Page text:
What We Can Learn from Puerto Rico
Yesterday, President Obama made a historic visit to the American territory of Puerto Rico; the first time a U.S president visited the island for an official state visit since JFK in 1961. Despite the fact that residents of Puerto Rico are U.S citizens and serve in the U.S. military in high percentages, they cannot vote in presidential general elections, which explains the prevailing feeling of political exclusion. Regarding the controversy about the island’s status, Obama reiterated his commitment to Puerto Rico’s self-determination through a referendum whose results he promised his administration would stand by. Political analysts were quick to characterize the historic visit as a way for Obama to woo Hispanic voters, whose demographic boost in important swing states like Colorado, New Mexico, Nevada and, in particular, Florida, has become manifest in the last few years. The Latino vote is key to Obama winning re-election in 2012, as it would also be if elections were held under a national popular vote.
Although Puerto Rico cannot vote in presidential elections, the U.S has much to learn from the island’s electoral system, which stands out as the only American state or territory to use an alternative to winner-take-all elections. The territory, which comprises approximately 3.8 million citizens, employs a form of proportional voting to elect members of its Legislative Assembly. Along with other practices like making Election Day a holiday, this system has encouraged one of the highest voter turnouts in the hemisphere, and in the 2000 elections, a rate of 82 percent among registered voters and 74.2 percent of voting eligible population– a higher rate than any of the 50 states, and 23 percent higher than the national rate.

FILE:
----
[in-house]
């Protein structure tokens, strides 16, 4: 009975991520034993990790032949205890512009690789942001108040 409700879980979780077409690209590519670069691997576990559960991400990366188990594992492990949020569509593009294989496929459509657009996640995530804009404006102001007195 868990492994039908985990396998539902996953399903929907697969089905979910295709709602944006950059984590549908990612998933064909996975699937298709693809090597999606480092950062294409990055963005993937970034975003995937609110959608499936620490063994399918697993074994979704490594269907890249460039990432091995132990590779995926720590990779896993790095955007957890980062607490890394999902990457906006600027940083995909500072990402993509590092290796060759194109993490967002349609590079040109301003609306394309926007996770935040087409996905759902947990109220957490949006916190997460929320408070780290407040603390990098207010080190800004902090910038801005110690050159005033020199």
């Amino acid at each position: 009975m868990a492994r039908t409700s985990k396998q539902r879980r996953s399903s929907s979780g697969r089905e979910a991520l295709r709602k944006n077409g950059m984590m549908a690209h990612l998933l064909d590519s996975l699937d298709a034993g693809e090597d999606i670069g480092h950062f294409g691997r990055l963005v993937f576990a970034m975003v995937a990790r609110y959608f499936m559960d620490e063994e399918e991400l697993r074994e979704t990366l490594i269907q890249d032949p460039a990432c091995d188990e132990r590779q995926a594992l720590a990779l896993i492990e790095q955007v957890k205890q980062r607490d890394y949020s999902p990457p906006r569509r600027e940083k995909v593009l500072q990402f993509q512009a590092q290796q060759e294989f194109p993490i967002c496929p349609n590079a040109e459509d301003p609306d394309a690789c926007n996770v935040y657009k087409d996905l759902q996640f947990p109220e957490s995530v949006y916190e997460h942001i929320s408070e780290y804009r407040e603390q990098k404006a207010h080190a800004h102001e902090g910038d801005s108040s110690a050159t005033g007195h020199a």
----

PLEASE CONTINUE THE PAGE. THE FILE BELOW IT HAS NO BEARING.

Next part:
Voting in Puerto Rico for the upper house relies on the Single Non-Transferable Vote (SNTV) system, which means there is no transferable successive preference, as it would occur in Ireland and Cambridge (MA) that use the single transferable vote system of choice voting. For the lower house, the rule boosts smaller parties through a variation of a party list proportional voting. What this means for the political process is that political parties play a more important role than on the U.S mainland. Parties, not elected officials, make decisions such as replacing Senate vacancies. In addition to bringing attention to the U.S’s political relationship to the island, President Obama’s visit to Puerto Rico sheds light on an electoral system that merits more national attention and discussion. Certainly if voter turnout is a gauge of democratic health, Puerto Rico’s voting rules should be considered in more parts of the nation.